If you’ve seen even one episode of M.A.S.H. you probably have some level of fondness for Alan Alda. Well, I’m pretty fond of him. And it grows every time I see him in something new. Scientific American Frontiers, The Aviator, and now The West Wing (one of only three running TV shows worth watching). Me and everyone else who thinks Jimmy Smits’ Santos is stiff and yucky are rooting for Vinnick to win the White House. Yes, I know a Republican Pres. is unlikely, but Alda’s character is much more intriguing and would breathe new life into a show that’s been dragging in recent years.
As much as I like to see him on screen, interviews with Alda are even better. He’s very bright and a great story teller and he presents insights and commentary that make his interviews more than just actor Q&As, but conversations with a genuinely thoughtful, engaging person.
Hear him with Terry Gross and watch the (very lengthy) interview for the Academy of Television Arts & Sciences. Unlike Terry, the ATASF interviewer must be some kind of intern because he’s nervous and uninformed, but Alda is fascinating anyway. In the last few minutes he describes his wife:
“She’s much smarter than me. Whenever we’re at a big dinner table, no matter who’s at the table, I find her to be the most interesting person there. I hear her say things that I’ve never heard before. I find myself saying the same things over and over again but I never hear her say the same thing twice.”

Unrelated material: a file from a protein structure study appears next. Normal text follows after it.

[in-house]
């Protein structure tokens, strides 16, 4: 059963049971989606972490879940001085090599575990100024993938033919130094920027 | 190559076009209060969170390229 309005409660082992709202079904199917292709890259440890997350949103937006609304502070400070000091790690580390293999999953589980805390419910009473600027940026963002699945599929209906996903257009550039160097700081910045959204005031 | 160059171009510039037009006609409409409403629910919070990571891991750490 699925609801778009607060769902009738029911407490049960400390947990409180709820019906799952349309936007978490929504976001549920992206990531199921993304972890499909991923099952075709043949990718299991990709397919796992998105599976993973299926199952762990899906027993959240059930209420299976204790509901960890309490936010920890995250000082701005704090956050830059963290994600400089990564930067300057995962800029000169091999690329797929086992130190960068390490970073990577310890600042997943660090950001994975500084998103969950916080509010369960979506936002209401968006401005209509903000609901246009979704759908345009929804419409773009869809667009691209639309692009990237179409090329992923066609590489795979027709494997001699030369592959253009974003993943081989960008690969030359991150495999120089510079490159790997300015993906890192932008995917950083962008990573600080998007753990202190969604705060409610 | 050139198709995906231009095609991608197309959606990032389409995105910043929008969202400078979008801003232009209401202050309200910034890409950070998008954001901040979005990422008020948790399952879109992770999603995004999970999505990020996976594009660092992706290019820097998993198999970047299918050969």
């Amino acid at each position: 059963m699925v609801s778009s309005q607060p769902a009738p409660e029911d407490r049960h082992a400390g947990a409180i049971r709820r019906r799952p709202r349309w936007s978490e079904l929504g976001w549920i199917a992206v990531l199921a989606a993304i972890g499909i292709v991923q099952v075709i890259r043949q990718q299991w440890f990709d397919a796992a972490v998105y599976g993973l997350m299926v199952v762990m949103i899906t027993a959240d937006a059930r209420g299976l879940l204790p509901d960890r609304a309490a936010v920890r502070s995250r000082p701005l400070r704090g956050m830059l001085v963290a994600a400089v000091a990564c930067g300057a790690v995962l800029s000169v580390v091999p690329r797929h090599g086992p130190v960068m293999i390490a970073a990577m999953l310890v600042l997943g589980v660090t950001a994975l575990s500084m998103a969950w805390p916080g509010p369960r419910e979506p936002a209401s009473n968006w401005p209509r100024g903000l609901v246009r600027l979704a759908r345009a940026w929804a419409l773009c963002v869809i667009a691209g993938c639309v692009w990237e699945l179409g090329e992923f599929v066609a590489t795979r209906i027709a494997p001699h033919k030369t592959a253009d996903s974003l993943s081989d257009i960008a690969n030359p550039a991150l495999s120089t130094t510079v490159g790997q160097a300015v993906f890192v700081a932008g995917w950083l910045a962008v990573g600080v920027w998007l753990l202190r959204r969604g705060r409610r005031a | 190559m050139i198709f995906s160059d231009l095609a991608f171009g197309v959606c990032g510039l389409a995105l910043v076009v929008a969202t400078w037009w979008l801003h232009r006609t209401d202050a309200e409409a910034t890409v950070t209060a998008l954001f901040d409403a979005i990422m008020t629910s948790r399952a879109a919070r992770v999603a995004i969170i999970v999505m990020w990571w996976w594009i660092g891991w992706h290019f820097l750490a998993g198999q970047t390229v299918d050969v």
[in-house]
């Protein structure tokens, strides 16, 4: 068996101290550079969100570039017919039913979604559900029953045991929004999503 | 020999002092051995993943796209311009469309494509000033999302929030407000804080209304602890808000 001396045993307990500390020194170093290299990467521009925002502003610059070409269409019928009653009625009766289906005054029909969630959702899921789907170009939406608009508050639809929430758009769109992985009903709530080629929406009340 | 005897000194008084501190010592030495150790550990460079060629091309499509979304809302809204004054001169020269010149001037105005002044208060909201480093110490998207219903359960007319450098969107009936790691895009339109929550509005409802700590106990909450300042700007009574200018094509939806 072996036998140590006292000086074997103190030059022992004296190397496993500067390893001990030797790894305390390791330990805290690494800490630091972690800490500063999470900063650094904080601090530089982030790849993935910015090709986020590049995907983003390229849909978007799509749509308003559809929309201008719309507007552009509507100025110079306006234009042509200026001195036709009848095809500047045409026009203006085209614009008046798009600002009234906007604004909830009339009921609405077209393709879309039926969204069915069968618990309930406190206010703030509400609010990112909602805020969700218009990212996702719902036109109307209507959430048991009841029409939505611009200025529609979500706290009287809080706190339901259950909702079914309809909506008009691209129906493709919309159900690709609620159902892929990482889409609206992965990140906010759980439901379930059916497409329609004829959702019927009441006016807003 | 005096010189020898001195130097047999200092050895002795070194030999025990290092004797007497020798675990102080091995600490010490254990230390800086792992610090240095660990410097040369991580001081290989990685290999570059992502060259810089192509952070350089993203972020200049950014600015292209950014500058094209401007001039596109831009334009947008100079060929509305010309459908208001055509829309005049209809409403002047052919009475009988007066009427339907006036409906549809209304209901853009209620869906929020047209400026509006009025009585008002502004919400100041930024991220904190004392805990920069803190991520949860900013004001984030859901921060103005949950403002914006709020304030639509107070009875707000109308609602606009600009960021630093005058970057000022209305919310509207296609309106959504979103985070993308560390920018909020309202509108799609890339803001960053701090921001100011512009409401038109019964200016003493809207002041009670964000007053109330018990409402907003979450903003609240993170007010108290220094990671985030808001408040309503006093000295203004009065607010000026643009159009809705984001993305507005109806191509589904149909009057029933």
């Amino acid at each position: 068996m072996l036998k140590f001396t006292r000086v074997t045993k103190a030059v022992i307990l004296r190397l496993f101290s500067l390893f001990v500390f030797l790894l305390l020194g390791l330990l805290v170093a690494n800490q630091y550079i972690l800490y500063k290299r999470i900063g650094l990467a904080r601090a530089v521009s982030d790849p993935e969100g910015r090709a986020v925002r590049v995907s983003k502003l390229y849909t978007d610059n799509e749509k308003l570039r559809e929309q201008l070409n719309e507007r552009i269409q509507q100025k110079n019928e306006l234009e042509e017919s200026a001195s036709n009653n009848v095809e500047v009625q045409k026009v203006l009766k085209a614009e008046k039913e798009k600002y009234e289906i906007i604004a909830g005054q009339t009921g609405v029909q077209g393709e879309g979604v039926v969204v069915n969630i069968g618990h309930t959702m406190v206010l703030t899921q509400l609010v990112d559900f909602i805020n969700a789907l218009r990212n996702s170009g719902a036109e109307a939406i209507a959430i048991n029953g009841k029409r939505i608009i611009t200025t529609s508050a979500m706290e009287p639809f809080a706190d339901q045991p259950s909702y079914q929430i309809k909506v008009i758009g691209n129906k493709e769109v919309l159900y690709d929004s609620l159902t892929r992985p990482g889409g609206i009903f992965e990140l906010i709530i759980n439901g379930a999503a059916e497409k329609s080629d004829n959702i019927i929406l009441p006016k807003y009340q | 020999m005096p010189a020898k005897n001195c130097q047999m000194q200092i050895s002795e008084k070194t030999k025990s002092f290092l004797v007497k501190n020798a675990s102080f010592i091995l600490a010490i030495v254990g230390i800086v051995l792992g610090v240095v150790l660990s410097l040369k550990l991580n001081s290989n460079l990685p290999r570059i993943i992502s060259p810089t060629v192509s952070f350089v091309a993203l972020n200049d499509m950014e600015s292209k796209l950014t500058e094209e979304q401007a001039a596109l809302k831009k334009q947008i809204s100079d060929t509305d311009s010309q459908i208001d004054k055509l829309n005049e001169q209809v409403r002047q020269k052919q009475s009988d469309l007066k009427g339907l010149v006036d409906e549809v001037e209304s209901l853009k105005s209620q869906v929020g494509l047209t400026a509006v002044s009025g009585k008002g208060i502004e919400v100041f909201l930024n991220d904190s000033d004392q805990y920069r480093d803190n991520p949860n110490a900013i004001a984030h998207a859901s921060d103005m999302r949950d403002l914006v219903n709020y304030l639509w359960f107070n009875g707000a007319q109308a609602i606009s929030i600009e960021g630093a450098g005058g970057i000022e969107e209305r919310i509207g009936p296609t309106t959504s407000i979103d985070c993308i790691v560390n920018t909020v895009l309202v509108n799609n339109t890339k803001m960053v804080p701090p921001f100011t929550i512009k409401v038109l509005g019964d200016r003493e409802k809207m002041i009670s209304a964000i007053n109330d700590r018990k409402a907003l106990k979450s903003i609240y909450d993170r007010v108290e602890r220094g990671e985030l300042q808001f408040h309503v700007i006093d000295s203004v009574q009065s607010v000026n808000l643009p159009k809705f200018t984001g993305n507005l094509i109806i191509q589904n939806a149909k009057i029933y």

Now that’s a lady to shoot for.
It’s rare to discover the guy who played your favorite sitcom personality turns out to be as great as his character.
Same goes for David Byrne, but you already know how I feel about him.
Update: Continuing on his book tour, Alan eats rice krispies treats with the slightly obnoxious Josh Kornbluth. Here he talks about what I’ve always considered the most underrated of human traits: active listening.
I'm getting better at listening. Not really listening is not really being there. When I didn't listen as well as I do now I deprived myself of an enormous amount of pleasure. Because when I listen to you, more of you comes out, and then I get the real you. And then the real me comes out. And then we get something that's way more fun between us than just exchanging information.